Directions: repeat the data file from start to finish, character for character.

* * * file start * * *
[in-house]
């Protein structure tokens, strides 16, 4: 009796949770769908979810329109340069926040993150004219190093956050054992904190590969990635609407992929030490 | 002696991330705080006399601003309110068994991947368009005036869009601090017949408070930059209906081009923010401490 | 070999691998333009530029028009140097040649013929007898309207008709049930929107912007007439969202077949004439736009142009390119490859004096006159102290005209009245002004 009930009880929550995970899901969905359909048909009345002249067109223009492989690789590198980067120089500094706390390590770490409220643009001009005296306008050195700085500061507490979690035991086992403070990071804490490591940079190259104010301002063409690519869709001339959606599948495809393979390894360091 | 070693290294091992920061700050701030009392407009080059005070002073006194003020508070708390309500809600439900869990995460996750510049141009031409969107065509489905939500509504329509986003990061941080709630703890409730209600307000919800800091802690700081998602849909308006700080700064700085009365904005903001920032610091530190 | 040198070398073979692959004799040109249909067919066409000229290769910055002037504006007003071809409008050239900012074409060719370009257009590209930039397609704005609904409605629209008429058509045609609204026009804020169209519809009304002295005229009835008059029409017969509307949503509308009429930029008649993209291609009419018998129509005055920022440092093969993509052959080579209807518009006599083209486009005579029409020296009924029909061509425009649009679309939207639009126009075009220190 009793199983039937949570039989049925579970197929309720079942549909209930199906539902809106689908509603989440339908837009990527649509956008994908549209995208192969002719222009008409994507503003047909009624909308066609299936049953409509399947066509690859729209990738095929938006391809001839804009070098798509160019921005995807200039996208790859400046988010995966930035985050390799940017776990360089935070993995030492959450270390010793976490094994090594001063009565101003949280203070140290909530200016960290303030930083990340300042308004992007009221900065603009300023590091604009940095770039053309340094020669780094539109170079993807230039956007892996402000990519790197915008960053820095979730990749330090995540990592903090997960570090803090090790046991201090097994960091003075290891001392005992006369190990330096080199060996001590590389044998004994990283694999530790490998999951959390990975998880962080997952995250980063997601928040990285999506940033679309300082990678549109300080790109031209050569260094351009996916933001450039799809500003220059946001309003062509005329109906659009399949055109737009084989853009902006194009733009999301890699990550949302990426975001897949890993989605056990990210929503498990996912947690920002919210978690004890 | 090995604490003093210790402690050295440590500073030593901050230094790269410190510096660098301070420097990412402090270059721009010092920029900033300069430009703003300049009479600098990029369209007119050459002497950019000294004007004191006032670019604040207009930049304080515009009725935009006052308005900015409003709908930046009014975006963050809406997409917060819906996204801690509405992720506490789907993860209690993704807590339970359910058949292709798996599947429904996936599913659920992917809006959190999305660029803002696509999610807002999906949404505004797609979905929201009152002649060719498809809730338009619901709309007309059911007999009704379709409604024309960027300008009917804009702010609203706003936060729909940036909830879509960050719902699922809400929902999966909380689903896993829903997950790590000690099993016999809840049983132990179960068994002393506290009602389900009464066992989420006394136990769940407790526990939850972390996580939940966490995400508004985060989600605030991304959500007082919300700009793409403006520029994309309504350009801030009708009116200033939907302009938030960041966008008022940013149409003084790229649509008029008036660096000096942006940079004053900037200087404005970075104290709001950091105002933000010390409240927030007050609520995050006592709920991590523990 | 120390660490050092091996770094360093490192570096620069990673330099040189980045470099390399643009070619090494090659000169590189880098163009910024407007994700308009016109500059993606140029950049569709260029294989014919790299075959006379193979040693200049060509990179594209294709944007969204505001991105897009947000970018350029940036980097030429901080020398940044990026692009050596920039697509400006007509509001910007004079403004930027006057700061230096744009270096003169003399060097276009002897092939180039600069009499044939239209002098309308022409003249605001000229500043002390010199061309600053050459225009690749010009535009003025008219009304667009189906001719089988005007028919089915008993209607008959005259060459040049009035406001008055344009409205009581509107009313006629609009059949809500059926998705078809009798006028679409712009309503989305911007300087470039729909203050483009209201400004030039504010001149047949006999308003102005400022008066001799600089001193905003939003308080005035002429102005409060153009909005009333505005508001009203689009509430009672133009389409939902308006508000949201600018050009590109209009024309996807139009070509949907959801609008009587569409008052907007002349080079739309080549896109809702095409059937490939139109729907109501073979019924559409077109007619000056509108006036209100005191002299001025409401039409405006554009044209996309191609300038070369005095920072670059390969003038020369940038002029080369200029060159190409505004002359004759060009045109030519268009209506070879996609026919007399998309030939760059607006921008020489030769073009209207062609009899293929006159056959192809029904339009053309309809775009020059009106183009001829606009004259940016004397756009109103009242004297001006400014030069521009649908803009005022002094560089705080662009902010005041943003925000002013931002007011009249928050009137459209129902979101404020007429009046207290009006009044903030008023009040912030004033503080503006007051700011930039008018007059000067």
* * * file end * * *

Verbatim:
[in-house]
């Protein structure tokens, strides 16, 4: 009796949770769908979810329109340069926040993150004219190093956050054992904190590969990635609407992929030490 | 002696991330705080006399601003309110068994991947368009005036869009601090017949408070930059209906081009923010401490 | 070999691998333009530029028009140097040649013929007898309207008709049930929107912007007439969202077949004439736009142009390119490859004096006159102290005209009245002004 009930009880929550995970899901969905359909048909009345002249067109223009492989690789590198980067120089500094706390390590770490409220643009001009005296306008050195700085500061507490979690035991086992403070990071804490490591940079190259104010301002063409690519869709001339959606599948495809393979390894360091 | 070693290294091992920061700050701030009392407009080059005070002073006194003020508070708390309500809600439900869990995460996750510049141009031409969107065509489905939500509504329509986003990061941080709630703890409730209600307000919800800091802690700081998602849909308006700080700064700085009365904005903001920032610091530190 | 040198070398073979692959004799040109249909067919066409000229290769910055002037504006007003071809409008050239900012074409060719370009257009590209930039397609704005609904409605629209008429058509045609609204026009804020169209519809009304002295005229009835008059029409017969509307949503509308009429930029008649993209291609009419018998129509005055920022440092093969993509052959080579209807518009006599083209486009005579029409020296009924029909061509425009649009679309939207639009126009075009220190 009793199983039937949570039989049925579970197929309720079942549909209930199906539902809106689908509603989440339908837009990527649509956008994908549209995208192969002719222009008409994507503003047909009624909308066609299936049953409509399947066509690859729209990738095929938006391809001839804009070098798509160019921005995807200039996208790859400046988010995966930035985050390799940017776990360089935070993995030492959450270390010793976490094994090594001063009565101003949280203070140290909530200016960290303030930083990340300042308004992007009221900065603009300023590091604009940095770039053309340094020669780094539109170079993807230039956007892996402000990519790197915008960053820095979730990749330090995540990592903090997960570090803090090790046991201090097994960091003075290891001392005992006369190990330096080199060996001590590389044998004994990283694999530790490998999951959390990975998880962080997952995250980063997601928040990285999506940033679309300082990678549109300080790109031209050569260094351009996916933001450039799809500003220059946001309003062509005329109906659009399949055109737009084989853009902006194009733009999301890699990550949302990426975001897949890993989605056990990210929503498990996912947690920002919210978690004890 | 090995604490003093210790402690050295440590500073030593901050230094790269410190510096660098301070420097990412402090270059721009010092920029900033300069430009703003300049009479600098990029369209007119050459002497950019000294004007004191006032670019604040207009930049304080515009009725935009006052308005900015409003709908930046009014975006963050809406997409917060819906996204801690509405992720506490789907993860209690993704807590339970359910058949292709798996599947429904996936599913659920992917809006959190999305660029803002696509999610807002999906949404505004797609979905929201009152002649060719498809809730338009619901709309007309059911007999009704379709409604024309960027300008009917804009702010609203706003936060729909940036909830879509960050719902699922809400929902999966909380689903896993829903997950790590000690099993016999809840049983132990179960068994002393506290009602389900009464066992989420006394136990769940407790526990939850972390996580939940966490995400508004985060989600605030991304959500007082919300700009793409403006520029994309309504350009801030009708009116200033939907302009938030960041966008008022940013149409003084790229649509008029008036660096000096942006940079004053900037200087404005970075104290709001950091105002933000010390409240927030007050609520995050006592709920991590523990 | 120390660490050092091996770094360093490192570096620069990673330099040189980045470099390399643009070619090494090659000169590189880098163009910024407007994700308009016109500059993606140029950049569709260029294989014919790299075959006379193979040693200049060509990179594209294709944007969204505001991105897009947000970018350029940036980097030429901080020398940044990026692009050596920039697509400006007509509001910007004079403004930027006057700061230096744009270096003169003399060097276009002897092939180039600069009499044939239209002098309308022409003249605001000229500043002390010199061309600053050459225009690749010009535009003025008219009304667009189906001719089988005007028919089915008993209607008959005259060459040049009035406001008055344009409205009581509107009313006629609009059949809500059926998705078809009798006028679409712009309503989305911007300087470039729909203050483009209201400004030039504010001149047949006999308003102005400022008066001799600089001193905003939003308080005035002429102005409060153009909005009333505005508001009203689009509430009672133009389409939902308006508000949201600018050009590109209009024309996807139009070509949907959801609008009587569409008052907007002349080079739309080549896109809702095409059937490939139109729907109501073979019924559409077109007619000056509108006036209100005191002299001025409401039409405006554009044209996309191609300038070369005095920072670059390969003038020369940038002029080369200029060159190409505004002359004759060009045109030519268009209506070879996609026919007399998309030939760059607006921008020489030769073009209207062609009899293929006159056959192809029904339009053309309809775009020059009106183009001829606009004259940016004397756009109103009242004297001006400014030069521009649908803009005022002094560089705080662009902010005041943003925000002013931002007011009249928050009137459209129902979101404020007429009046207290009006009044903030008023009040912030004033503080503006007051700011930039008018007059000067």